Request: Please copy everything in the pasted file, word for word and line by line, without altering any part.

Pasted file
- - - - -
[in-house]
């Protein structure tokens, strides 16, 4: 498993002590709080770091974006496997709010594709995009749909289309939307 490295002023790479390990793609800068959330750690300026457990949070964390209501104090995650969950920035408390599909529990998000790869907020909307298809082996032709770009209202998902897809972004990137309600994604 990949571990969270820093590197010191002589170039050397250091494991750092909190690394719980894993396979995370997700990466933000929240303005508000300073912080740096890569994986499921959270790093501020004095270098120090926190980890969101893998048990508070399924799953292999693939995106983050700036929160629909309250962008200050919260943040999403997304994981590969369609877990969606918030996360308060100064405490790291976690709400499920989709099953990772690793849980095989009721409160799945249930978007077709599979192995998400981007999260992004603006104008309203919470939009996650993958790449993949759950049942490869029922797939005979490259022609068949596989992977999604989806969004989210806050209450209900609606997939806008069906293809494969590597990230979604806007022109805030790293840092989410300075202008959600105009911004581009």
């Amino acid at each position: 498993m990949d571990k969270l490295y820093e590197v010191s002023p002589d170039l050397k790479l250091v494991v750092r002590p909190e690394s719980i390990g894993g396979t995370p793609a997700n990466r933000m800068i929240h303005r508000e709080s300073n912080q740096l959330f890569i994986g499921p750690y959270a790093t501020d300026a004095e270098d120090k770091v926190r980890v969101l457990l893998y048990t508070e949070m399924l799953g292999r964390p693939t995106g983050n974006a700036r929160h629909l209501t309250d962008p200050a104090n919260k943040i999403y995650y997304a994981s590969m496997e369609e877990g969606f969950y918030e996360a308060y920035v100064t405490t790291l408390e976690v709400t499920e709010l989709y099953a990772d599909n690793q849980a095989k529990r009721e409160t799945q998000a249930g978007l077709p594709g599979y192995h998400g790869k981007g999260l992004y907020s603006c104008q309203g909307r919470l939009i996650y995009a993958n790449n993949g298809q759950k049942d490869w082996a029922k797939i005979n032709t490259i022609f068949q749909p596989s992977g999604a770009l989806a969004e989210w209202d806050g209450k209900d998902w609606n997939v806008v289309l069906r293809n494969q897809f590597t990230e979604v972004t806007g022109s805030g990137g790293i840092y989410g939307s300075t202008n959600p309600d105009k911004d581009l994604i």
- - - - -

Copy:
[in-house]
């Protein structure tokens, strides 16, 4: 498993002590709080770091974006496997709010594709995009749909289309939307 490295002023790479390990793609800068959330750690300026457990949070964390209501104090995650969950920035408390599909529990998000790869907020909307298809082996032709770009209202998902897809972004990137309600994604 990949571990969270820093590197010191002589170039050397250091494991750092909190690394719980894993396979995370997700990466933000929240303005508000300073912080740096890569994986499921959270790093501020004095270098120090926190980890969101893998048990508070399924799953292999693939995106983050700036929160629909309250962008200050919260943040999403997304994981590969369609877990969606918030996360308060100064405490790291976690709400499920989709099953990772690793849980095989009721409160799945249930978007077709599979192995998400981007999260992004603006104008309203919470939009996650993958790449993949759950049942490869029922797939005979490259022609068949596989992977999604989806969004989210806050209450209900609606997939806008069906293809494969590597990230979604806007022109805030790293840092989410300075202008959600105009911004581009």
């Amino acid at each position: 498993m990949d571990k969270l490295y820093e590197v010191s002023p002589d170039l050397k790479l250091v494991v750092r002590p909190e690394s719980i390990g894993g396979t995370p793609a997700n990466r933000m800068i929240h303005r508000e709080s300073n912080q740096l959330f890569i994986g499921p750690y959270a790093t501020d300026a004095e270098d120090k770091v926190r980890v969101l457990l893998y048990t508070e949070m399924l799953g292999r964390p693939t995106g983050n974006a700036r929160h629909l209501t309250d962008p200050a104090n919260k943040i999403y995650y997304a994981s590969m496997e369609e877990g969606f969950y918030e996360a308060y920035v100064t405490t790291l408390e976690v709400t499920e709010l989709y099953a990772d599909n690793q849980a095989k529990r009721e409160t799945q998000a249930g978007l077709p594709g599979y192995h998400g790869k981007g999260l992004y907020s603006c104008q309203g909307r919470l939009i996650y995009a993958n790449n993949g298809q759950k049942d490869w082996a029922k797939i005979n032709t490259i022609f068949q749909p596989s992977g999604a770009l989806a969004e989210w209202d806050g209450k209900d998902w609606n997939v806008v289309l069906r293809n494969q897809f590597t990230e979604v972004t806007g022109s805030g990137g790293i840092y989410g939307s300075t202008n959600p309600d105009k911004d581009l994604i």